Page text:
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More than 70 Penn professors oppose punishing students who disrupted convocation

‘The charges against them are incorrect,’ faculty wrote

Seventy-three University of Pennsylvania professors signed a letter opposing the university’s disciplining of students who disrupted its back-to-school Convocation in August, The Daily Pennsylvanian reported Monday.

Students, alongside local residents, were protesting a local property owner’s eviction of residents from local low-income housing and demanding that the university “get involved” to help the residents stay, The College Fix reported on September 1.

“Upset about the looming eviction of residents in a nearby affordable housing complex, protesters descended on..convocation at the University of Pennsylvania, interrupting President Liz Magill and accusing Penn of gentrifying neighborhoods near campus—or ‘Penntrification,’ as they called it,” Inside Higher Ed reported on September 1.

Penn does not own the nearby University City Townhomes complex that was the focus of the protest, Inside Higher Ed reported.

However, the student activists believed the university should step to stop the eviction given how the school’s presence has contributed to gentrification, according to The Philadelphia Inquirer

Letter from faculty asserted students’ right to protest without censure

“We, the undersigned faculty, are deeply concerned about the efforts of the Center for Community Standards and Accountability to deny or curtail the rights of Penn students to articulate their opinions as part of public protests on campus,” the faculty members wrote in the letter.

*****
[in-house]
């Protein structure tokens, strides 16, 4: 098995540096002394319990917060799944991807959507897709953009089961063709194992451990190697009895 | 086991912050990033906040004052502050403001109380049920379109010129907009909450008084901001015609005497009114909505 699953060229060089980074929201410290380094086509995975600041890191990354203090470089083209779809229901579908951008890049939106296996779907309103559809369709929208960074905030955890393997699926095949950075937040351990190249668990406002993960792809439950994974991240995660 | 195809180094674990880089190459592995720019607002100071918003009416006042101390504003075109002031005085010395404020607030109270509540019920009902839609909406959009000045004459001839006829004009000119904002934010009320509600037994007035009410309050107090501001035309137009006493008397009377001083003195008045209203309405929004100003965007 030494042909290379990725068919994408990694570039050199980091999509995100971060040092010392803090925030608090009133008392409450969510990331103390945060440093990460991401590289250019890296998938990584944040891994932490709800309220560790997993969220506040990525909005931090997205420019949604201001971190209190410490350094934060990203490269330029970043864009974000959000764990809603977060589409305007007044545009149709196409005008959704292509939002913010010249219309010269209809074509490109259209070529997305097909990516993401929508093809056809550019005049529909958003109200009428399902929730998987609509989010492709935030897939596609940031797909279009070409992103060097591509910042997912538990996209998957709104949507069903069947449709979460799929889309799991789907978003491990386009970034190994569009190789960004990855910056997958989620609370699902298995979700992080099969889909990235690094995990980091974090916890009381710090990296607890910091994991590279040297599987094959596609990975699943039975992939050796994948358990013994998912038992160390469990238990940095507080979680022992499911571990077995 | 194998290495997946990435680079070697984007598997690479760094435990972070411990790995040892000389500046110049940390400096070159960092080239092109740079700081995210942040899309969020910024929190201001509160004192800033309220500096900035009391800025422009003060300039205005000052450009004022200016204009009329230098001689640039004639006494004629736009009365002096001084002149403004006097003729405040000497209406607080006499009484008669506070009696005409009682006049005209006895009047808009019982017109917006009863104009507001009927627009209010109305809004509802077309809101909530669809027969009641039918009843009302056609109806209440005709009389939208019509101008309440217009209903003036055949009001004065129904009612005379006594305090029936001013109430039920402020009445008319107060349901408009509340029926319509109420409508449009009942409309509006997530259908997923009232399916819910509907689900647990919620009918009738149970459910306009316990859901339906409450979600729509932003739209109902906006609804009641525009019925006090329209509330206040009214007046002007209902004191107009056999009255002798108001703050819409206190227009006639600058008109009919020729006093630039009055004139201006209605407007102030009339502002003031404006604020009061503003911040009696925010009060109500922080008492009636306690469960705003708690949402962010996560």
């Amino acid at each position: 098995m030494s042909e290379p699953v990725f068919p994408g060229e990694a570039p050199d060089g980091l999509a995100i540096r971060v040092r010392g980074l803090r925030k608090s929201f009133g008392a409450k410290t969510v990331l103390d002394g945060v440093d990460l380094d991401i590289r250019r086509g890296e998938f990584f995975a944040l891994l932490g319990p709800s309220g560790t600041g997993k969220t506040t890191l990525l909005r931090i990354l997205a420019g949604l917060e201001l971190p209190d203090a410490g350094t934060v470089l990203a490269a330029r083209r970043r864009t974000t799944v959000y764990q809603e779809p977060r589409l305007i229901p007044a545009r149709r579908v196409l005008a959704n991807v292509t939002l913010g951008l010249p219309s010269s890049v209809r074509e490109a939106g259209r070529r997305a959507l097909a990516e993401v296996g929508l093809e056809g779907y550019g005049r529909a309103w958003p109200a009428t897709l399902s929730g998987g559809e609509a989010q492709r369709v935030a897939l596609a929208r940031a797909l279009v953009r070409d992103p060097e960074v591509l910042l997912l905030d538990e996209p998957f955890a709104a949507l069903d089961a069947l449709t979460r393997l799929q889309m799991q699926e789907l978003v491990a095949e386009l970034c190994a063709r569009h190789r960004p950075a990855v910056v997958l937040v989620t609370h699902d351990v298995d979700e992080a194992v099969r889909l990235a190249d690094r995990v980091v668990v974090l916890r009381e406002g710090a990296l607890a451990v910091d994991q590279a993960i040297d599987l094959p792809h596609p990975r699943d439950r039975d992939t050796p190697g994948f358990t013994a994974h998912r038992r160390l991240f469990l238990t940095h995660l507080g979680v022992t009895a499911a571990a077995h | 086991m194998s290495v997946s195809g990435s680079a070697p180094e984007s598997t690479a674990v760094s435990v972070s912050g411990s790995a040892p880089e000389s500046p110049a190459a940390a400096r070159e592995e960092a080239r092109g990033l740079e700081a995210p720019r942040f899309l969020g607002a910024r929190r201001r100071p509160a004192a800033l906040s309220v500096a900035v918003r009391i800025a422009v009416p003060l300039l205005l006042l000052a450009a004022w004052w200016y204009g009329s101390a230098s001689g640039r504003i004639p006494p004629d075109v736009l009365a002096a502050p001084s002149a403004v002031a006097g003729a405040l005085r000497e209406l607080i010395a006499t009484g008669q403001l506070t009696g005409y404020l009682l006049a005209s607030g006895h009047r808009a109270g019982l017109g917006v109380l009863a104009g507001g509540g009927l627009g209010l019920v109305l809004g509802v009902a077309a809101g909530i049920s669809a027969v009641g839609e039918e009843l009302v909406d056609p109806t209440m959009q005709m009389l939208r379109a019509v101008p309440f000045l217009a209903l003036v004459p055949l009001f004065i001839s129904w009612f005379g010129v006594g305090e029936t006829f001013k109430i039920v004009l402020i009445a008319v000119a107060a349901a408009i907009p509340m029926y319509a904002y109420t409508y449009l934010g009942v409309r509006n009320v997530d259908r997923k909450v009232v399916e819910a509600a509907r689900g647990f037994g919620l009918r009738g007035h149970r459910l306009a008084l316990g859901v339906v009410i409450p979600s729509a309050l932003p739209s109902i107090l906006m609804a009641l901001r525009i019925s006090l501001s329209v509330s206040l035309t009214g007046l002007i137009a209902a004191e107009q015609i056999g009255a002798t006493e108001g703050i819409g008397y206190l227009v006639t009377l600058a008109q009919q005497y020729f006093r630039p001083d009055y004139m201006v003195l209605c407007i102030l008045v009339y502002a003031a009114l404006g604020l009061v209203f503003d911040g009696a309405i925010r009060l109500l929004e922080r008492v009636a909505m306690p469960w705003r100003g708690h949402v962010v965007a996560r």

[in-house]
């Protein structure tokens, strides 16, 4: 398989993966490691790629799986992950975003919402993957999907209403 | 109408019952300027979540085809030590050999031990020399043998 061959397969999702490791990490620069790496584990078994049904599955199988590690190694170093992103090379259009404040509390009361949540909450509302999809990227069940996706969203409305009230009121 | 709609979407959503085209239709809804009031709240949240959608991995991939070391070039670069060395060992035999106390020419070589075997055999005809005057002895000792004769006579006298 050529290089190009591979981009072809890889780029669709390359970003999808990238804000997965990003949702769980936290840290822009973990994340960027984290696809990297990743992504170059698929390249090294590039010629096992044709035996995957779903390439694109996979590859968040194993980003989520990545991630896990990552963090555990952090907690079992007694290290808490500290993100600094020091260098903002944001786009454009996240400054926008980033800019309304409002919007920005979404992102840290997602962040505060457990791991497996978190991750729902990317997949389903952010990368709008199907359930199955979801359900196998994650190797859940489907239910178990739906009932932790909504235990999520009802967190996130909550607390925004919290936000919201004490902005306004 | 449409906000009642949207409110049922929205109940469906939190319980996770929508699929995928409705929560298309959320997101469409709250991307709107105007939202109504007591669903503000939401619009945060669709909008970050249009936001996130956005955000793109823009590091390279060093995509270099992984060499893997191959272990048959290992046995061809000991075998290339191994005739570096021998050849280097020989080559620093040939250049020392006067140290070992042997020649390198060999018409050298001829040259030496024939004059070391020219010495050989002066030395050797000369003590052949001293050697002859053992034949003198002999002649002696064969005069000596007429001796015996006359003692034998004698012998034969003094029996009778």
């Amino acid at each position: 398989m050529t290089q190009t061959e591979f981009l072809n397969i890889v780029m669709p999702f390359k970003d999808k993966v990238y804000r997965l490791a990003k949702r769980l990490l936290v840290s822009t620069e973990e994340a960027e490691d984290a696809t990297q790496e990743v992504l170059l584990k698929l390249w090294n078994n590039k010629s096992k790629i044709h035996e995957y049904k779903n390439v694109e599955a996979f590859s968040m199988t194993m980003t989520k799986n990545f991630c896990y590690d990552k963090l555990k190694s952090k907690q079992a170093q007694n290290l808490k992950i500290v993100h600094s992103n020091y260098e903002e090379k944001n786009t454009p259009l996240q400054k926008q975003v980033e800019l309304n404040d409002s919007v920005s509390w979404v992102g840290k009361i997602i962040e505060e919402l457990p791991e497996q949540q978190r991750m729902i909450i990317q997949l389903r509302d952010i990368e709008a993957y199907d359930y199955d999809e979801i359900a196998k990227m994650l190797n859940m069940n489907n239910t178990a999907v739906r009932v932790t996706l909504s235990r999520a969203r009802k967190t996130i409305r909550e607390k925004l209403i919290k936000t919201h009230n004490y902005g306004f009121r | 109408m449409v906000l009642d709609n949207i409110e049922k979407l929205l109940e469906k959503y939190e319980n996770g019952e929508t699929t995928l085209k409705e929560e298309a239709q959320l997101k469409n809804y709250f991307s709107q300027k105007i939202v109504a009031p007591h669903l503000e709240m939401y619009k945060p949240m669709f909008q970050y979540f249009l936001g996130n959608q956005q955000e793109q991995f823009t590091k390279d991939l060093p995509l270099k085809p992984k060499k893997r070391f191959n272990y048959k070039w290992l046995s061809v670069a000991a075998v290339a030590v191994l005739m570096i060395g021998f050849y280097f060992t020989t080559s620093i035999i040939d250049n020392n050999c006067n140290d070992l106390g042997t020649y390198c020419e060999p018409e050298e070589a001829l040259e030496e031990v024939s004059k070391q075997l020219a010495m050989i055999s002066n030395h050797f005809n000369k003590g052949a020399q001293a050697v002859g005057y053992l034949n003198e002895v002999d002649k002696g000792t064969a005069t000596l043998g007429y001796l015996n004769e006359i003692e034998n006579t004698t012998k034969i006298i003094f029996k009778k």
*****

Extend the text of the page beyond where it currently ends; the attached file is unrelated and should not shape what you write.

“In this instance, two students have been issued notices stating that they have been in ‘violation of the University’s Guidelines on Open Expression … and Code of Student Conduct,’ ostensibly because they had protested at the 2022 Penn Convocation on College Green,” the authors wrote. “The charges against them are incorrect, in fact, as can be demonstrated even by a casual review of video shot during that protest.”

The professors alleged in the letter that Penn had violated its own Guidelines on Open Expression, which outline the University’s policy on student protests.

The students “had told The Daily Pennsylvanian on Sept. 21 that the University is targeting them to stifle protest against the sale of the UC Townhomes, an affordable housing complex located at 39th and Market streets,” according to the college paper.

One signee, Germanic languages and literatures Professor Simon Richter, who has himself protested university policies, spoke to the paper in support of the students.

“I thought it was really important to make the administration aware that faculty knew these students, cared about these students, supported their protest, and that we were watching,” he said.

Other professors echoed his concerns.

“Many faculty members consider themselves to have an essential role in the conversation between students and the University,” The Daily Pennsylvanian reported. “They highlighted student organizers as a source of motivation to take action on social issues adjacent to campus, including the sale of the UC Townhomes.”

MORE: Student protesters shut down Marquette’s back-to-school convocation

IMAGE: University of Pennsylvania, SaveUCTownHomes/Instagram

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